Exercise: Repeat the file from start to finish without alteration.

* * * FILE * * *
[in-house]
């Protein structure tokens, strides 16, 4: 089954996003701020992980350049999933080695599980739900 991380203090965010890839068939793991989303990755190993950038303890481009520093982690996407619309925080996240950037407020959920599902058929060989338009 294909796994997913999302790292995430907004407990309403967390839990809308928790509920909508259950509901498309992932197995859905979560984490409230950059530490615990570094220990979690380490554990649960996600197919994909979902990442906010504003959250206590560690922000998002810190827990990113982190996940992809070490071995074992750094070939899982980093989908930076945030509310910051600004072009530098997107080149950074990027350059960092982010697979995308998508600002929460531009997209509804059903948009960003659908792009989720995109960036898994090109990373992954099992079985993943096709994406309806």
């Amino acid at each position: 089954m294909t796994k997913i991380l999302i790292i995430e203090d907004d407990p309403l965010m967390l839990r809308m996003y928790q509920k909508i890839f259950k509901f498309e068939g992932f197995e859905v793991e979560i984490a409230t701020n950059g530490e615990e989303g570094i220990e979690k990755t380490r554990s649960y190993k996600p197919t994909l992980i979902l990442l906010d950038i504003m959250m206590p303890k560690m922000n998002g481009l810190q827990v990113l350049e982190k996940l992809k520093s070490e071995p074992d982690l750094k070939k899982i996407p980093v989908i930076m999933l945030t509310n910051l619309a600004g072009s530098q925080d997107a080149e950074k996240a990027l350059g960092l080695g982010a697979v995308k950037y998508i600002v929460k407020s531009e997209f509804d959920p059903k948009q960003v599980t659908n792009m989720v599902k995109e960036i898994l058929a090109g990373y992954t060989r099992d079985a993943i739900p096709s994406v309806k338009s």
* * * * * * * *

[in-house]
């Protein structure tokens, strides 16, 4: 089954996003701020992980350049999933080695599980739900 991380203090965010890839068939793991989303990755190993950038303890481009520093982690996407619309925080996240950037407020959920599902058929060989338009 294909796994997913999302790292995430907004407990309403967390839990809308928790509920909508259950509901498309992932197995859905979560984490409230950059530490615990570094220990979690380490554990649960996600197919994909979902990442906010504003959250206590560690922000998002810190827990990113982190996940992809070490071995074992750094070939899982980093989908930076945030509310910051600004072009530098997107080149950074990027350059960092982010697979995308998508600002929460531009997209509804059903948009960003659908792009989720995109960036898994090109990373992954099992079985993943096709994406309806």
């Amino acid at each position: 089954m294909t796994k997913i991380l999302i790292i995430e203090d907004d407990p309403l965010m967390l839990r809308m996003y928790q509920k909508i890839f259950k509901f498309e068939g992932f197995e859905v793991e979560i984490a409230t701020n950059g530490e615990e989303g570094i220990e979690k990755t380490r554990s649960y190993k996600p197919t994909l992980i979902l990442l906010d950038i504003m959250m206590p303890k560690m922000n998002g481009l810190q827990v990113l350049e982190k996940l992809k520093s070490e071995p074992d982690l750094k070939k899982i996407p980093v989908i930076m999933l945030t509310n910051l619309a600004g072009s530098q925080d997107a080149e950074k996240a990027l350059g960092l080695g982010a697979v995308k950037y998508i600002v929460k407020s531009e997209f509804d959920p059903k948009q960003v599980t659908n792009m989720v599902k995109e960036i898994l058929a090109g990373y992954t060989r099992d079985a993943i739900p096709s994406v309806k338009s």